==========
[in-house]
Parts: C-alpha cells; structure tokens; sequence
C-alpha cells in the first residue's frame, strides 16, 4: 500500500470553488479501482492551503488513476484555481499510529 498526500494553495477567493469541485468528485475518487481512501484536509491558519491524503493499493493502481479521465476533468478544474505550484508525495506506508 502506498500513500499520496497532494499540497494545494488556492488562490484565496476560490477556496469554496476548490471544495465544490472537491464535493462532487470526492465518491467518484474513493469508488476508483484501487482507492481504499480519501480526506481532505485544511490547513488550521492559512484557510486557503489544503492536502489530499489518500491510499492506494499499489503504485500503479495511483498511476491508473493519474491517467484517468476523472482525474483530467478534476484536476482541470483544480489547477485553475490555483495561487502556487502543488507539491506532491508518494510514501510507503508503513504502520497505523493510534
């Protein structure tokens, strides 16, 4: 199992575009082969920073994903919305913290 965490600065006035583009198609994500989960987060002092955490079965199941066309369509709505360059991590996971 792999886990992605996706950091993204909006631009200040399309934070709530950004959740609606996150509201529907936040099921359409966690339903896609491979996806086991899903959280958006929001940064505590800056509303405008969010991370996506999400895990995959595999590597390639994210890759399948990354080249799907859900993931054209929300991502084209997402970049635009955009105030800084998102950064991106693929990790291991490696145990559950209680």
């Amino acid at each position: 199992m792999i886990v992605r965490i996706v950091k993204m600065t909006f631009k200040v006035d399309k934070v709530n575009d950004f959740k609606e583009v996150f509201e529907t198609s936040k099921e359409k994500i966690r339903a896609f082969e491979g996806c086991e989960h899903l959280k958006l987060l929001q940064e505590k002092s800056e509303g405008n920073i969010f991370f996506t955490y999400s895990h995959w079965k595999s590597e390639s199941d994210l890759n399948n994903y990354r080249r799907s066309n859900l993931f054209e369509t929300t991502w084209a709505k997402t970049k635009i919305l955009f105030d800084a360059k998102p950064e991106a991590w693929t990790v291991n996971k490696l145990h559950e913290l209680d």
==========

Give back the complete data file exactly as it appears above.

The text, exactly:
[in-house]
Parts: C-alpha cells; structure tokens; sequence
C-alpha cells in the first residue's frame, strides 16, 4: 500500500470553488479501482492551503488513476484555481499510529 498526500494553495477567493469541485468528485475518487481512501484536509491558519491524503493499493493502481479521465476533468478544474505550484508525495506506508 502506498500513500499520496497532494499540497494545494488556492488562490484565496476560490477556496469554496476548490471544495465544490472537491464535493462532487470526492465518491467518484474513493469508488476508483484501487482507492481504499480519501480526506481532505485544511490547513488550521492559512484557510486557503489544503492536502489530499489518500491510499492506494499499489503504485500503479495511483498511476491508473493519474491517467484517468476523472482525474483530467478534476484536476482541470483544480489547477485553475490555483495561487502556487502543488507539491506532491508518494510514501510507503508503513504502520497505523493510534
């Protein structure tokens, strides 16, 4: 199992575009082969920073994903919305913290 965490600065006035583009198609994500989960987060002092955490079965199941066309369509709505360059991590996971 792999886990992605996706950091993204909006631009200040399309934070709530950004959740609606996150509201529907936040099921359409966690339903896609491979996806086991899903959280958006929001940064505590800056509303405008969010991370996506999400895990995959595999590597390639994210890759399948990354080249799907859900993931054209929300991502084209997402970049635009955009105030800084998102950064991106693929990790291991490696145990559950209680």
């Amino acid at each position: 199992m792999i886990v992605r965490i996706v950091k993204m600065t909006f631009k200040v006035d399309k934070v709530n575009d950004f959740k609606e583009v996150f509201e529907t198609s936040k099921e359409k994500i966690r339903a896609f082969e491979g996806c086991e989960h899903l959280k958006l987060l929001q940064e505590k002092s800056e509303g405008n920073i969010f991370f996506t955490y999400s895990h995959w079965k595999s590597e390639s199941d994210l890759n399948n994903y990354r080249r799907s066309n859900l993931f054209e369509t929300t991502w084209a709505k997402t970049k635009i919305l955009f105030d800084a360059k998102p950064e991106a991590w693929t990790v291991n996971k490696l145990h559950e913290l209680d």